These posts were the most popular posts on the Curious Cat Management Improvement Blog in 2019 (as measured by page views recorded by my analytics application).
14 posts are repeats from the 2018 top 20 list. Of the new top 20 posts 3 were published in 2010, 1 in 2008 and 2 in 2019. The long term value of good blog content is overlooked by many people. I hope you continue to enjoy this blog, both the new content and the content I published many years ago. I have a historical Curious Cat management RSS feed to help you view that content (also see other Curious Cat RSS feeds).
Each of the participants post reviews of several blogs on their blog. Links to all the 2013 Management Blog Review posts are listed below, ordered by the number of years each author has participated in the annual review.
Photo in Malaysian Borneo (near Bako National Park) by John Hunter.
Customer Focus As Seen From a Deming Perspective by John Hunter – “The Deming management system is designed to learn all we can from every customer interaction to improve the process of delivering value to all future customers. This mindset is a fundamentally different mindset from that of most companies…”
Why the Only Way to Think is Long-term by Jon Miller – “he payback for developing people and processes is often faster and higher than expected, but not enough leaders know how to design these profitable on-the-job learning experiences. In a Lean enterprise, leaders must evolve from being order-giving authority figures to coaches and teachers who make the training and development a talent attractor and talent-retaining system.”
The Curious Cat Management Improvement Carnival has been published since 2006. The carnival, has been published twice a month – but will now be published once or twice a month depending on how things work out. I hope you find the post included in this edition interesting and find some new blogs to add to your blog/RSS reader. Follow John Hunter online: Twitter and elsewhere.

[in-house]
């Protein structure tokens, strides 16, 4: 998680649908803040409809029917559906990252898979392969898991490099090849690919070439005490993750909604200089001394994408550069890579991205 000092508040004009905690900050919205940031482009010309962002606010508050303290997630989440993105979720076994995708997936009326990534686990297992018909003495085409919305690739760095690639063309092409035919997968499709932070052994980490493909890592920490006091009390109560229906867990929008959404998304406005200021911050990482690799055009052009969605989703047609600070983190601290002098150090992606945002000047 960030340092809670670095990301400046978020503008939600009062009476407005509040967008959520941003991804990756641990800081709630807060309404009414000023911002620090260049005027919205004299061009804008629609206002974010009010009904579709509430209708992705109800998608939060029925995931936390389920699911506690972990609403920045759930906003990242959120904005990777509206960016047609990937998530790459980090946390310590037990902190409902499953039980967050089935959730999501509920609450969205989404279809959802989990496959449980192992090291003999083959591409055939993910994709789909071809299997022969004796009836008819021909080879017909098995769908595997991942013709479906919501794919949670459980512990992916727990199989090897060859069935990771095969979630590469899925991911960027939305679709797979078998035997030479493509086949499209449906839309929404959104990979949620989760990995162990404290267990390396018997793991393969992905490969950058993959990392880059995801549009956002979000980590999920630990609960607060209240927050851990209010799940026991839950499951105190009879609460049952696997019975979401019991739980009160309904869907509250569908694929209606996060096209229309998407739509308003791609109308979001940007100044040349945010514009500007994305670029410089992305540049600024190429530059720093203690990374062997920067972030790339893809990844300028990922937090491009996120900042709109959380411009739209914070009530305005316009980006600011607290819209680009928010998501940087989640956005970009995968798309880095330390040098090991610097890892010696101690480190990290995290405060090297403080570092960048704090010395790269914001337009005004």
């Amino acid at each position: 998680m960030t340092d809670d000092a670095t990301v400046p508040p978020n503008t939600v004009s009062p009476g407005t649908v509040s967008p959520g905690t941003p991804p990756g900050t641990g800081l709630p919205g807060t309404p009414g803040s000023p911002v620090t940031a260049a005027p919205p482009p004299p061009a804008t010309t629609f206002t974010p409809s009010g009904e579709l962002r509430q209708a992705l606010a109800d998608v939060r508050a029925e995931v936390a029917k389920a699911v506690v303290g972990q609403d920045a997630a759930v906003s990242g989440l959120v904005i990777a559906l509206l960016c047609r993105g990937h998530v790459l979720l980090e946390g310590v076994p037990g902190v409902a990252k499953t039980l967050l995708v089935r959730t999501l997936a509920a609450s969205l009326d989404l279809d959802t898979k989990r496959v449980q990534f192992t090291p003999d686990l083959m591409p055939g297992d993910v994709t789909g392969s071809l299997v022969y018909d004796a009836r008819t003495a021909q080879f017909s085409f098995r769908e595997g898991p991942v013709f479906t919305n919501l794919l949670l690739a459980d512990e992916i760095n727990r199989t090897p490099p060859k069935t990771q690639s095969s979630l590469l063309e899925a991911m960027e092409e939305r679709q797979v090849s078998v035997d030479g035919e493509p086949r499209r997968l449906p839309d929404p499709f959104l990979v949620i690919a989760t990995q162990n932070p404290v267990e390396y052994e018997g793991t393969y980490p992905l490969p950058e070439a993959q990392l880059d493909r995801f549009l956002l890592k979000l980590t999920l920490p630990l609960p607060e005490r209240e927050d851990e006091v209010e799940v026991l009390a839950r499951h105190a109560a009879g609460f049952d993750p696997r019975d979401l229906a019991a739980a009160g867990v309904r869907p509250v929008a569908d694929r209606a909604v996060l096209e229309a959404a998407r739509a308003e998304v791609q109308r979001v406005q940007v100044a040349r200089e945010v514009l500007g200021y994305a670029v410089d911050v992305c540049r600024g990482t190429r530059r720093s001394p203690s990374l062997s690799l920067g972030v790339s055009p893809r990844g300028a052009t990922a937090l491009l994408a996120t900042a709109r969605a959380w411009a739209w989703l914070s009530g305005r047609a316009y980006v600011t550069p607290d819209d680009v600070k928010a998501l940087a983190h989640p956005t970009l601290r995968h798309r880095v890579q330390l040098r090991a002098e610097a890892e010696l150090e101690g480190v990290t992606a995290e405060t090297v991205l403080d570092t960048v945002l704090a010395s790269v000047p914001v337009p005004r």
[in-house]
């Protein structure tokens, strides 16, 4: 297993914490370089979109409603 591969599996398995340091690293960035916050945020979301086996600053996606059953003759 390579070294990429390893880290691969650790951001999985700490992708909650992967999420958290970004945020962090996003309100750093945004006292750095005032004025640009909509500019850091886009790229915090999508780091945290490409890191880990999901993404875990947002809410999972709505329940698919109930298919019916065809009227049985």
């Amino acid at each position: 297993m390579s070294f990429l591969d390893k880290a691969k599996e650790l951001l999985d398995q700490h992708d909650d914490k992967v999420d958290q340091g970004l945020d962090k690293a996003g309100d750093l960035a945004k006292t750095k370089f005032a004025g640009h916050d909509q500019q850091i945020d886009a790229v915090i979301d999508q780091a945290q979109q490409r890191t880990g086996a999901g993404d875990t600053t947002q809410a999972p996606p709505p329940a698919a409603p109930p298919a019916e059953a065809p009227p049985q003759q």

Where do “Value Stream Maps” come from? by Michel Baudin – “Toyota alumni confirmed that you rarely see a Materials and Information Flow diagram (VSM) within Toyota, and explained that the tool was developed at Toyota’s Operations Management Consulting Division, for selective use with suppliers”
How You Measure = How You Manage by Christian Buckley – “Each method of calculation has implications and limits, as does the source of the data. To be relevant, the measures have to be understood by those using them.”
Improvement is a Learning Process by John Hunter – Dr. Deming: “Improvement of Quality and Productivity, to be successful in any company, must be a learning process, year by year, top management leading the whole company.”
Eiji Toyoda – the Master Innovator by Bill Waddell – “He was a master innovator in the days when innovation wasn’t cool, and his focus was not so much on the product as it was on the processes – on management.”
The Man Who Saved Kaizen by Jon Miller – “Eiji Toyoda led from the front. His message to leaders within Toyota: ‘I want you to use your own heads. And I want you actively to train your people on how to think for themselves.'”
Lean IT at Toyota by Pierre Masai – “educate yourself on the subject, since so many stories of dramatic or step-by-step improvements do exist out there. Then, soon after, experiment yourself. This is the basis of TPS. Make sure you also get enthusiastic people on board, and take the support of experienced external coaches if you need this to get started. Create a culture within your company where the principles of lean become embedded in everything you do.”